“I am absolutely privileged and elated to receive this award which certainly means a lot to me,” Tang says. “I am also grateful to the RGC for recognising my inter-Asia research and giving more significance to research regionally.”
The award has preciously given Tang a full year to focus on her research entirely. “It also allows me to theorize my research over the past two years on this topic and travel to Bangkok to conduct physical interviews with transgender men there, taking my research to another level.” she emphasizes.
Her project aims at providing important theoretical implications by contributing to the academic literature on the LGBTQI field. It also touches on how Asian societies perceive the roles of gender, as well as the construction of transgender identities.
“By telling stories about Chinese transgender men, for instance, their difficulties to obtain legal recognition, I hope to arouse public awareness and eventually there might be a way to advocate change or progress in terms of transgender rights,” Tang explains. “In the long term, I hope my research can address different aspects of discrimination on transgender persons and can have impact on public policy.”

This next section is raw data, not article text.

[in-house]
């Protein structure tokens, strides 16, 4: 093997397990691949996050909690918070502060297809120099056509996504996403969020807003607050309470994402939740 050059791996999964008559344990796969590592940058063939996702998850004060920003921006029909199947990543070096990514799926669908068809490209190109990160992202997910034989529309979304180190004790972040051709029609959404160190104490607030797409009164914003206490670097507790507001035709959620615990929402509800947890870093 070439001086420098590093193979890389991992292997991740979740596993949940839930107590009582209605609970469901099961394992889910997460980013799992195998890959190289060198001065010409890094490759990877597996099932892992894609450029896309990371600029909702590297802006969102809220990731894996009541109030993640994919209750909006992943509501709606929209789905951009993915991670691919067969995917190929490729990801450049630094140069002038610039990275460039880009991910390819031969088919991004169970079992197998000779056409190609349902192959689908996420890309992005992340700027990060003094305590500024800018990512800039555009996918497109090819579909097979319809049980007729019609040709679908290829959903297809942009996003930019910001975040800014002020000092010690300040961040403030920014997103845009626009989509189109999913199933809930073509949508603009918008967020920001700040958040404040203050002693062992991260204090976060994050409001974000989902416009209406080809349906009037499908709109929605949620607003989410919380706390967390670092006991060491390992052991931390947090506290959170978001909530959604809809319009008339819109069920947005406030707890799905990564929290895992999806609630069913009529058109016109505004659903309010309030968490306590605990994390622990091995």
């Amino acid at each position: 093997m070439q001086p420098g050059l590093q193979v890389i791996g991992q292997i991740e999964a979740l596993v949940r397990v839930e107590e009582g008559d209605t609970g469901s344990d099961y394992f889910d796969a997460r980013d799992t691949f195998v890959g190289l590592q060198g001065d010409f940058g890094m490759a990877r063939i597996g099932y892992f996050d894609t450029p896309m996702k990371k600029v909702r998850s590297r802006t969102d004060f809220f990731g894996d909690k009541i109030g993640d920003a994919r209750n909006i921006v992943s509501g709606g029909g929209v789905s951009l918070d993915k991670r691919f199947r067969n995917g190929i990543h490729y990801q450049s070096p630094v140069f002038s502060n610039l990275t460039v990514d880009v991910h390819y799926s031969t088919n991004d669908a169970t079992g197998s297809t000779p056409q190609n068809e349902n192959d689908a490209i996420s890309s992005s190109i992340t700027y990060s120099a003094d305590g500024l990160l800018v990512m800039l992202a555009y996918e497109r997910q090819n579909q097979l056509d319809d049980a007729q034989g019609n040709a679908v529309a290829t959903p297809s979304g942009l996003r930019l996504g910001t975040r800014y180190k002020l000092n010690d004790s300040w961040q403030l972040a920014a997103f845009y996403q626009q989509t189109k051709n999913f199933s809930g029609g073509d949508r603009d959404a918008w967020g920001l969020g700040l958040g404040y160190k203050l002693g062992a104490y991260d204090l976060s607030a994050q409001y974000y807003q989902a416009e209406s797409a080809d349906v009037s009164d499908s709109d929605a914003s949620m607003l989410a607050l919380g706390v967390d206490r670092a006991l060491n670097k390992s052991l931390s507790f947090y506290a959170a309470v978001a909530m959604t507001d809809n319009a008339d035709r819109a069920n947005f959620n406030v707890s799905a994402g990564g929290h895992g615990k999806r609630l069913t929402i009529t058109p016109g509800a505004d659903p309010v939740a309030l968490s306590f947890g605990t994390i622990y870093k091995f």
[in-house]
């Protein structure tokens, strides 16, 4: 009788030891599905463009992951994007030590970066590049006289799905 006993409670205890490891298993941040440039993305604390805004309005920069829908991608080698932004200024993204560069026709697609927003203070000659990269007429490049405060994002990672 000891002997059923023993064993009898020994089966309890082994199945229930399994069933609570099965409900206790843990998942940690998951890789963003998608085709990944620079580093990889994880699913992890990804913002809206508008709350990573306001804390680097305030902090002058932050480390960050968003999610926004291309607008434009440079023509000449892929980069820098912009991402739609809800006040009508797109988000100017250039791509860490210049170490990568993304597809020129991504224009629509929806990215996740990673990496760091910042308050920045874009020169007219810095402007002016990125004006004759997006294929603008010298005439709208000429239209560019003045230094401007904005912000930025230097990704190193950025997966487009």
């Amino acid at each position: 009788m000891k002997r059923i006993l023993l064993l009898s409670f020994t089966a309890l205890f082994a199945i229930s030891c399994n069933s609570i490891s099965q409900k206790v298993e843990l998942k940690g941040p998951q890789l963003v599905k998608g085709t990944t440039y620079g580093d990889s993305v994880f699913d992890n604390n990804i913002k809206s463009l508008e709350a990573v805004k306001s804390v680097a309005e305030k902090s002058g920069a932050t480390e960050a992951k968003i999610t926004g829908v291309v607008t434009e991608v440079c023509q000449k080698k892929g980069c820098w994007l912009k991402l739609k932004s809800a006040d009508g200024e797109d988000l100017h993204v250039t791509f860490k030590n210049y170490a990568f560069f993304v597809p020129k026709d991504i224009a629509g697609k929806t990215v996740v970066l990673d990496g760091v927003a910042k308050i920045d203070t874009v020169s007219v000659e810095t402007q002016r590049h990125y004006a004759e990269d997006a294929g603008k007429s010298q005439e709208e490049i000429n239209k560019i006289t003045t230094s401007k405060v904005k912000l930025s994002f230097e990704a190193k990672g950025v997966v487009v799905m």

As a scholar specializing in gender and lesbian sexualities, Tang recognises Hong Kong as a highly supportive place for doing research. “Hong Kong has a very vibrant and international academic community, so it should maintain its status as an international city to boost transnational research collaborations.”
Tang believes that researchers should persist on their research no matter how small or how non-scalable their fields of research might seem to other researchers. “It may seem to be a lonely journey. But always remember to tell yourself that you are doing something worthy. In the end, the general public will be able to understand your research in a very accessible way.” she concludes.